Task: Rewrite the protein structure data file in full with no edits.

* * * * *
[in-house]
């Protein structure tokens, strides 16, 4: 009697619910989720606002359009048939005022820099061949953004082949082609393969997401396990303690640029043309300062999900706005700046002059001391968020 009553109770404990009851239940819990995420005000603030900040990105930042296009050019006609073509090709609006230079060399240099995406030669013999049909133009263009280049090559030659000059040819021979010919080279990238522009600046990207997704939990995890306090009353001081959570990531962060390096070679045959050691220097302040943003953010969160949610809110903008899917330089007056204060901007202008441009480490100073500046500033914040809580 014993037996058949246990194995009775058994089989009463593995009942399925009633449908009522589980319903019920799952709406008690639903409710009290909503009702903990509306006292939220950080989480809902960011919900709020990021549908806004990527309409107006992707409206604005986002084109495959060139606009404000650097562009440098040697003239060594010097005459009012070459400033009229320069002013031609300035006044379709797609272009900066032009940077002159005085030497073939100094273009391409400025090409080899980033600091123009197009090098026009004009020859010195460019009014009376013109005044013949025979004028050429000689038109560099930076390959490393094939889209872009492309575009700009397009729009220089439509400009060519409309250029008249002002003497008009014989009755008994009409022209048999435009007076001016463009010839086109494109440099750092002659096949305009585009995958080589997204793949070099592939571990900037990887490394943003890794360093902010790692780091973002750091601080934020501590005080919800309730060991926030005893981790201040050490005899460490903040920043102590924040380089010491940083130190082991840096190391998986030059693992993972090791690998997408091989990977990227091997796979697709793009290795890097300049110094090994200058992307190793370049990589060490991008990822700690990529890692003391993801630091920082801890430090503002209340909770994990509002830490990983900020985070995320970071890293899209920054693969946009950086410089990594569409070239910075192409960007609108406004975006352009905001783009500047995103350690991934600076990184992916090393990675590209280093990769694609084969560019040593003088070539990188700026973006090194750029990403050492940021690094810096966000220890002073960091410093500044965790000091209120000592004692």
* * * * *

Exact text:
[in-house]
């Protein structure tokens, strides 16, 4: 009697619910989720606002359009048939005022820099061949953004082949082609393969997401396990303690640029043309300062999900706005700046002059001391968020 009553109770404990009851239940819990995420005000603030900040990105930042296009050019006609073509090709609006230079060399240099995406030669013999049909133009263009280049090559030659000059040819021979010919080279990238522009600046990207997704939990995890306090009353001081959570990531962060390096070679045959050691220097302040943003953010969160949610809110903008899917330089007056204060901007202008441009480490100073500046500033914040809580 014993037996058949246990194995009775058994089989009463593995009942399925009633449908009522589980319903019920799952709406008690639903409710009290909503009702903990509306006292939220950080989480809902960011919900709020990021549908806004990527309409107006992707409206604005986002084109495959060139606009404000650097562009440098040697003239060594010097005459009012070459400033009229320069002013031609300035006044379709797609272009900066032009940077002159005085030497073939100094273009391409400025090409080899980033600091123009197009090098026009004009020859010195460019009014009376013109005044013949025979004028050429000689038109560099930076390959490393094939889209872009492309575009700009397009729009220089439509400009060519409309250029008249002002003497008009014989009755008994009409022209048999435009007076001016463009010839086109494109440099750092002659096949305009585009995958080589997204793949070099592939571990900037990887490394943003890794360093902010790692780091973002750091601080934020501590005080919800309730060991926030005893981790201040050490005899460490903040920043102590924040380089010491940083130190082991840096190391998986030059693992993972090791690998997408091989990977990227091997796979697709793009290795890097300049110094090994200058992307190793370049990589060490991008990822700690990529890692003391993801630091920082801890430090503002209340909770994990509002830490990983900020985070995320970071890293899209920054693969946009950086410089990594569409070239910075192409960007609108406004975006352009905001783009500047995103350690991934600076990184992916090393990675590209280093990769694609084969560019040593003088070539990188700026973006090194750029990403050492940021690094810096966000220890002073960091410093500044965790000091209120000592004692």